Referees make journal clubs fun

BMJ 2003; 326 doi: https://doi.org/10.1136/bmj.326.7380.106 (Published 11 January 2003) Cite this as: BMJ 2003;326:106
  1. Luis S Gonzalez III, associate programme director (lgonzal{at}conemaugh.org)
  1. Department of Medicine, Memorial Medical Center, 1086 Franklin Street, Johnstown, PA 15905, USA

    EDITOR—Gibbons described how to make a journal club experience potentially more successful.1 His highly structured approach to the traditional journal club format is certainly a necessary ingredient for success. Many of the problems with the traditional approach, such as monopolisation of the discussion by a few individuals, failure to read the article, and incredibly dry and boring Microsoft PowerPoint presentations are not, however, solved by this approach.

    We have organised our journal club around a debate team format.

    Firstly, we provide instruction on literature evaluation and use the articles by Trisha Greenhalgh in the BMJ as background reading. 2 3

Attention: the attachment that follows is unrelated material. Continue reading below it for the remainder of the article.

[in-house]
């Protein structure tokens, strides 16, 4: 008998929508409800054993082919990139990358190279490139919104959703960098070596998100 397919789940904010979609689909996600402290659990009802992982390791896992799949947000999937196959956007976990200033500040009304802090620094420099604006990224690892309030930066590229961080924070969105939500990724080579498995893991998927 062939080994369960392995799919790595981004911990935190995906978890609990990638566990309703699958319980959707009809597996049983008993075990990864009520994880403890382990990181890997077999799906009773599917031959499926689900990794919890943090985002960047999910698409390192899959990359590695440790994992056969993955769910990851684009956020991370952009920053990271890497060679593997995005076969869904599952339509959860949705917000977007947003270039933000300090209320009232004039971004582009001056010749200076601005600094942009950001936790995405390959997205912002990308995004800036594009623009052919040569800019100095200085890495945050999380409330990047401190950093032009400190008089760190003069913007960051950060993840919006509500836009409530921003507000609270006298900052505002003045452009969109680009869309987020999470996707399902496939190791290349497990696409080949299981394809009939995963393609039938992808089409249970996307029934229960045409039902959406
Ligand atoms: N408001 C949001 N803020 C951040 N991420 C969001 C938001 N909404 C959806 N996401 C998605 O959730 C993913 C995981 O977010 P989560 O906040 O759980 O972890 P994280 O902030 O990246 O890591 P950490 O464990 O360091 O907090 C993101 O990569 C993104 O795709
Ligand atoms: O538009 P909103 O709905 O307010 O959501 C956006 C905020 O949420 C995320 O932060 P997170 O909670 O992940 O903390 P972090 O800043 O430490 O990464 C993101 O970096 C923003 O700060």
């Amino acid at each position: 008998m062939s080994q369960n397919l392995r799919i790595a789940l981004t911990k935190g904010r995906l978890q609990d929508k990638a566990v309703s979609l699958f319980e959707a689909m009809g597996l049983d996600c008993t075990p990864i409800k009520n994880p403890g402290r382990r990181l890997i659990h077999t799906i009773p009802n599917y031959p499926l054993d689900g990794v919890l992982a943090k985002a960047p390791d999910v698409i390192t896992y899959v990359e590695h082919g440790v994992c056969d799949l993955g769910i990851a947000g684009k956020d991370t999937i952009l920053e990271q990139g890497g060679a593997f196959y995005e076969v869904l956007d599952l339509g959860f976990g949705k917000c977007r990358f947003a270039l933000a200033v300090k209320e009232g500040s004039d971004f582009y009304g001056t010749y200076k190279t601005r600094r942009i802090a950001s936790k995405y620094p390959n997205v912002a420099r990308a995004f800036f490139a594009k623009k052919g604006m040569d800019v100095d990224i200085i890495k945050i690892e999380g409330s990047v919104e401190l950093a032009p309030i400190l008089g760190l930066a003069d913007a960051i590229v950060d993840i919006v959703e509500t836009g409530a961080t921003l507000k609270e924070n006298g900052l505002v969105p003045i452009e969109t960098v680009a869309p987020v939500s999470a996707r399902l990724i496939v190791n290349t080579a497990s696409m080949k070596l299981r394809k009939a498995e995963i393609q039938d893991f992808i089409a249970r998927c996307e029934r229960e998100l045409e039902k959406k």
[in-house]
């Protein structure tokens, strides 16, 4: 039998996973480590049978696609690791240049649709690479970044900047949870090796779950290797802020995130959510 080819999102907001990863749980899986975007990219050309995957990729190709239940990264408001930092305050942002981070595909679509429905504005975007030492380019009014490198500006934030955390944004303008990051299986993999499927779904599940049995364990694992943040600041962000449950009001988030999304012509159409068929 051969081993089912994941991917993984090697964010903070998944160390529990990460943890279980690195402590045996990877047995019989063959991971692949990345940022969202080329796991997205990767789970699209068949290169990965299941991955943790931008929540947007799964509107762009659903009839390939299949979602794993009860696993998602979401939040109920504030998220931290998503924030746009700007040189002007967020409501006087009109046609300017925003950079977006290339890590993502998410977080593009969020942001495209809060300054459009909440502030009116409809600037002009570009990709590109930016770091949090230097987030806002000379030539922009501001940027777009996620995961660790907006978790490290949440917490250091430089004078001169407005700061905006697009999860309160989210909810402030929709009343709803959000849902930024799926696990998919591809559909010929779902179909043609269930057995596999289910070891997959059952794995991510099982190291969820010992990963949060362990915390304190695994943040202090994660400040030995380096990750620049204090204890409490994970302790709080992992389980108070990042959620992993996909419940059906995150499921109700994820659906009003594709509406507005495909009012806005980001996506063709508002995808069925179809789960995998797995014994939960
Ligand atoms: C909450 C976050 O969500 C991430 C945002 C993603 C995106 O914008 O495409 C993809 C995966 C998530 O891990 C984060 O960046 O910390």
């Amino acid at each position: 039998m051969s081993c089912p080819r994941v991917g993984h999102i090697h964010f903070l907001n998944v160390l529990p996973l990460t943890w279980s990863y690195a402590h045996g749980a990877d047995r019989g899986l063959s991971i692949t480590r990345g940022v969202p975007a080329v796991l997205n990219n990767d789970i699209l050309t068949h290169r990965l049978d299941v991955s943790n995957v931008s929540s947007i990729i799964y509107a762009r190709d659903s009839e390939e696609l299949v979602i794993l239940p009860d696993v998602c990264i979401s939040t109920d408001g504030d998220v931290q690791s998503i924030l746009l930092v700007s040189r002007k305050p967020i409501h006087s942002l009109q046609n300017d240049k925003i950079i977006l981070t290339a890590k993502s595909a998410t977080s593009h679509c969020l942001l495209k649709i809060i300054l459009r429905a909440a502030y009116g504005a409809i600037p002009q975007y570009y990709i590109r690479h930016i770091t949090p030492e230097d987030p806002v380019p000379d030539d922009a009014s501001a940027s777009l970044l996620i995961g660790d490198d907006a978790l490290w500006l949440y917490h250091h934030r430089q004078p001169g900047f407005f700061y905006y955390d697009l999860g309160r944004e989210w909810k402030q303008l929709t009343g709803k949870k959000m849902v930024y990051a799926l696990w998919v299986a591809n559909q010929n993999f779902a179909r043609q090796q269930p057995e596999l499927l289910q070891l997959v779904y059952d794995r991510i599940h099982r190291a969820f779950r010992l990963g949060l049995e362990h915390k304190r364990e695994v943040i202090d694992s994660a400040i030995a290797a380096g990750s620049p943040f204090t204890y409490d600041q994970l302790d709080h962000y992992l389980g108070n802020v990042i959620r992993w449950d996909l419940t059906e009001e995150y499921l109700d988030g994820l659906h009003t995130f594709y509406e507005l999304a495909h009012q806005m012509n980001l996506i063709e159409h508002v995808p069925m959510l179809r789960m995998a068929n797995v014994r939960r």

Secondly, two interns pick an article of choice, and a senior resident approves the selections. The senior resident is also the referee of the debate. He or she comes to the journal club equipped with a referee shirt, whistle, and stopwatch. The attendees are randomly assigned to one of two teams. We have pro and con sides for each article and two debatable questions per article. These questions are carefully chosen to ensure that all skills necessary to evaluate literature are taught. The teams meet briefly to develop their strategies, and then the fun begins. Of course the referee with his whistle and stopwatch ends deliberations promptly.

    The evaluations from residents and attendees on this format have been overwhelmingly positive. We have seen increased participation from formerly silent individuals, and the club is not only educational but fun.


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